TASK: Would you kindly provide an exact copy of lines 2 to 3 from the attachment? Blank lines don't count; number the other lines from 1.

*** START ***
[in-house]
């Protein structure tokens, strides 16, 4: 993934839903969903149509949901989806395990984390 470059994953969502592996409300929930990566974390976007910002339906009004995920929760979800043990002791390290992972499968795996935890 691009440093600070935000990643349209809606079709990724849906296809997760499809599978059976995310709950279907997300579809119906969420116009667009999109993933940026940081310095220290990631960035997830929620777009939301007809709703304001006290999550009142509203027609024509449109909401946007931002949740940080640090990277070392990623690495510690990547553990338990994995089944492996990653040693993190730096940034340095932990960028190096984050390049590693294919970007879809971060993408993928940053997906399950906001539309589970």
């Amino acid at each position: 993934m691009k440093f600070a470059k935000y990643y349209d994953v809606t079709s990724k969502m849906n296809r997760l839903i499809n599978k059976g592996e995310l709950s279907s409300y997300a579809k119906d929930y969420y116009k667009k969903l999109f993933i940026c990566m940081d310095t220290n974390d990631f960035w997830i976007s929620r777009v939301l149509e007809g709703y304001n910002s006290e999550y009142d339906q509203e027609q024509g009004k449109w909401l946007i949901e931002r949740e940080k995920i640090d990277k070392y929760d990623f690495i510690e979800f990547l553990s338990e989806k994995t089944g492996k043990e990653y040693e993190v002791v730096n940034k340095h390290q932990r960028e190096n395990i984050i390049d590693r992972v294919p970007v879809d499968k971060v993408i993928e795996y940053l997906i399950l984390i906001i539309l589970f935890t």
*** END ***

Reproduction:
């Protein structure tokens, strides 16, 4: 993934839903969903149509949901989806395990984390 470059994953969502592996409300929930990566974390976007910002339906009004995920929760979800043990002791390290992972499968795996935890 691009440093600070935000990643349209809606079709990724849906296809997760499809599978059976995310709950279907997300579809119906969420116009667009999109993933940026940081310095220290990631960035997830929620777009939301007809709703304001006290999550009142509203027609024509449109909401946007931002949740940080640090990277070392990623690495510690990547553990338990994995089944492996990653040693993190730096940034340095932990960028190096984050390049590693294919970007879809971060993408993928940053997906399950906001539309589970």
């Amino acid at each position: 993934m691009k440093f600070a470059k935000y990643y349209d994953v809606t079709s990724k969502m849906n296809r997760l839903i499809n599978k059976g592996e995310l709950s279907s409300y997300a579809k119906d929930y969420y116009k667009k969903l999109f993933i940026c990566m940081d310095t220290n974390d990631f960035w997830i976007s929620r777009v939301l149509e007809g709703y304001n910002s006290e999550y009142d339906q509203e027609q024509g009004k449109w909401l946007i949901e931002r949740e940080k995920i640090d990277k070392y929760d990623f690495i510690e979800f990547l553990s338990e989806k994995t089944g492996k043990e990653y040693e993190v002791v730096n940034k340095h390290q932990r960028e190096n395990i984050i390049d590693r992972v294919p970007v879809d499968k971060v993408i993928e795996y940053l997906i399950l984390i906001i539309l589970f935890t």